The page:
Thursday, August 19, 2010

Catch Up Drill - Should You Remove It From Your Sessions?

In swim clubs and masters groups the world over, 'Catch Up' is a standard drill inserted into swimming sessions, often without much thought or purpose. It's a simple drill where the lead hand is kept out front until the recovering arm comes over to meet it. To be perfectly honest, we don't really like catch-up at Swim Smooth and if we could have our way would probably consign it to the history books. Here's why:

Catch-up starts and begins with the swimmer flat in the water facing downwards. Each stroke is started and finished in this flat position when performing the drill, with the hips and shoulders horizontal:

Good freestyle technique is quite different- the catch phase at the front of the stroke is started whilst you are rotated on your side. This adds power and allows you to start the catch earlier, so you don't have to rush it:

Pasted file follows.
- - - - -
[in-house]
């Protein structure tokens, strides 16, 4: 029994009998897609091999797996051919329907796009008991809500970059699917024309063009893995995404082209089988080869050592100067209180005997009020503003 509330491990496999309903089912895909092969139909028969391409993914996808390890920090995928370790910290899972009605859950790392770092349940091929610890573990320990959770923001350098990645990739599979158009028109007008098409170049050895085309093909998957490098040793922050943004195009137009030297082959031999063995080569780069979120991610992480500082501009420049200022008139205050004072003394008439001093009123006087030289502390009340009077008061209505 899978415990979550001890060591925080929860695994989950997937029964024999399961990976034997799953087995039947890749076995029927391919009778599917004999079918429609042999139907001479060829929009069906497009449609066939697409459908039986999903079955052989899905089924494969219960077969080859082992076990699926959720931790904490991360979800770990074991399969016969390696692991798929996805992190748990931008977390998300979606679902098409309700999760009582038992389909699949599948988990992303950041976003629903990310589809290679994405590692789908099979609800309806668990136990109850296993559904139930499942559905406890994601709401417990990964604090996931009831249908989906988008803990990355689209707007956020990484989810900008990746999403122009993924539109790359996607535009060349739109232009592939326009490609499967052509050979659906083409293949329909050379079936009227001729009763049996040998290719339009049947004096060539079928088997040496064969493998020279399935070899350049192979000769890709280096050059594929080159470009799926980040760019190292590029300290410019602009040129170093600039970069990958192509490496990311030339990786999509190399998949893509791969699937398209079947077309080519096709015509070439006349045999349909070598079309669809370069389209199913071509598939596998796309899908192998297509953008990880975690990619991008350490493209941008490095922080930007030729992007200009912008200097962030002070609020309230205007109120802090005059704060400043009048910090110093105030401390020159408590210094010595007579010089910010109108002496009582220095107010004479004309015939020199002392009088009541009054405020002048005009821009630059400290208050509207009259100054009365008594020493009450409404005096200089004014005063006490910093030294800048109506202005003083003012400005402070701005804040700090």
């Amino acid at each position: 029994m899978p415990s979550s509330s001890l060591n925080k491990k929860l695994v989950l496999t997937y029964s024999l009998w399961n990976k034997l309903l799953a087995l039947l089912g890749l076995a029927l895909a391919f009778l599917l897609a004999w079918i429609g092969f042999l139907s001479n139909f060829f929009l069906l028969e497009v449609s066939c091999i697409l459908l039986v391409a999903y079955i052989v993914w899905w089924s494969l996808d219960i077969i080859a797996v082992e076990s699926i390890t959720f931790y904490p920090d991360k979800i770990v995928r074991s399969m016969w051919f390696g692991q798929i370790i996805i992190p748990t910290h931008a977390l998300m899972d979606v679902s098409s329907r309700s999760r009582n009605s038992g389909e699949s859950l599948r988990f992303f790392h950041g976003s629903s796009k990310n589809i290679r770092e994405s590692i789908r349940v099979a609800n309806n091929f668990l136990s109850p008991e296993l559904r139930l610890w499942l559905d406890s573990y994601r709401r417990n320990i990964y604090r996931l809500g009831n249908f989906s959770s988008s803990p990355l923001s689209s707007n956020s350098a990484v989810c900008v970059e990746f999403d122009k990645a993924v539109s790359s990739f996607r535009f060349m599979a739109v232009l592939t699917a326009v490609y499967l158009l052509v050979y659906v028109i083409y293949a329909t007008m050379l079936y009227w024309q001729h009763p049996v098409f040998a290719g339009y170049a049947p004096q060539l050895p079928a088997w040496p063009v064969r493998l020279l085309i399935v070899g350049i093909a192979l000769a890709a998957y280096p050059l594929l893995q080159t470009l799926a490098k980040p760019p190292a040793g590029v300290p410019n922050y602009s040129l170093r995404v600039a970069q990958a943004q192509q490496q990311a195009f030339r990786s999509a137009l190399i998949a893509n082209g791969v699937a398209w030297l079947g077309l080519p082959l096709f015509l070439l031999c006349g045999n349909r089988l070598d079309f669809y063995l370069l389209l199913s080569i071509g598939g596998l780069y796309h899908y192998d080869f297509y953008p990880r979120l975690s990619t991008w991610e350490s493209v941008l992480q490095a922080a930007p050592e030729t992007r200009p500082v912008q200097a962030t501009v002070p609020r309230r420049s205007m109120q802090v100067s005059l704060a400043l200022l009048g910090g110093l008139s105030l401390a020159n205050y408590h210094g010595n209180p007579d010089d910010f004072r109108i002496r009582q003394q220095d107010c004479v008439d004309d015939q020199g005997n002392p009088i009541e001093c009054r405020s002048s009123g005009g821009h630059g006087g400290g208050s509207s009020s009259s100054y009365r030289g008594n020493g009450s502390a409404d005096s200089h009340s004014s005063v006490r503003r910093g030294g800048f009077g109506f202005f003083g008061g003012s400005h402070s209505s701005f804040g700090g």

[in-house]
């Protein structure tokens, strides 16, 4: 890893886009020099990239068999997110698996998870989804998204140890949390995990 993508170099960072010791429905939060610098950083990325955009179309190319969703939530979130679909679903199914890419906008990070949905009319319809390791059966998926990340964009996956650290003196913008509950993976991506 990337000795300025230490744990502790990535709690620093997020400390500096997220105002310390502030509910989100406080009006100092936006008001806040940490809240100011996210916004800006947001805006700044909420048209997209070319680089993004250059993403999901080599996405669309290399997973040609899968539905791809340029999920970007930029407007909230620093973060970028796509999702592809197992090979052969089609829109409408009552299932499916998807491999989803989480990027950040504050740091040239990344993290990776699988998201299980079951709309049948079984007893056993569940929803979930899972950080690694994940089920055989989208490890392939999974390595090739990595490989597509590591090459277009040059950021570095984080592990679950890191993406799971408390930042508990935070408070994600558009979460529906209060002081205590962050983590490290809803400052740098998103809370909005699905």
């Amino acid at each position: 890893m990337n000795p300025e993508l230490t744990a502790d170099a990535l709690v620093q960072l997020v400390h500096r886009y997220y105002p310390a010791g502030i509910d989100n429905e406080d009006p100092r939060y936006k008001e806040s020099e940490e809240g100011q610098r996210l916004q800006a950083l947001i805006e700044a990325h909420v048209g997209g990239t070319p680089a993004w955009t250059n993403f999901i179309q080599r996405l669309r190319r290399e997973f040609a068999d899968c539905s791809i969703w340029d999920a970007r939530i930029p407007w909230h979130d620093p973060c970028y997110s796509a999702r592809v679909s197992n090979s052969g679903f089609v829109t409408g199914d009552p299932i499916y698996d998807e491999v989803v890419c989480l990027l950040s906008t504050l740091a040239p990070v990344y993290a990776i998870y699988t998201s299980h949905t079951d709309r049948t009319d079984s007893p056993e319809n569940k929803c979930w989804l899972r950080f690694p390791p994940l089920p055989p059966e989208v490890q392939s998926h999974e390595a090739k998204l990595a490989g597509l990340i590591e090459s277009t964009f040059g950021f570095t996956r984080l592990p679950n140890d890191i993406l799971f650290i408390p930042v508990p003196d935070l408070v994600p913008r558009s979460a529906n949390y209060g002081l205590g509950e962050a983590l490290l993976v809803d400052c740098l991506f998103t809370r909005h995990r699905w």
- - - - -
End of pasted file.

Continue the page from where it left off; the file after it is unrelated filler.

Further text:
The body position (flat) and timing of the catch (late) is all wrong with Catch-Up drill. In extreme cases it's enough to turn a swimmer into an Overglider all by itself. The catch-up drill also encourages poor posture with the shoulders slumped forwards - the leading cause of cross-over in a freestyle stroke.

We know that this is a controversial notion and that some good swimming coaches do use catch-up with reasoning and thought behind it. However, for us, we find many more downsides than upsides and you won't find it in any of our coaching products or programs.

What should you do instead? As a building block drill for the freestyle stroke we much prefer kicking on your side with fins. This basic drill allows you to work on your alignment in the water, improve your swimming posture, work on your rotation and develop a good catch set-up with good timing. You'll find this drill, and all its derivations, used extensively to improve your swimming in our DVD Boxset.

Swim Smooth!

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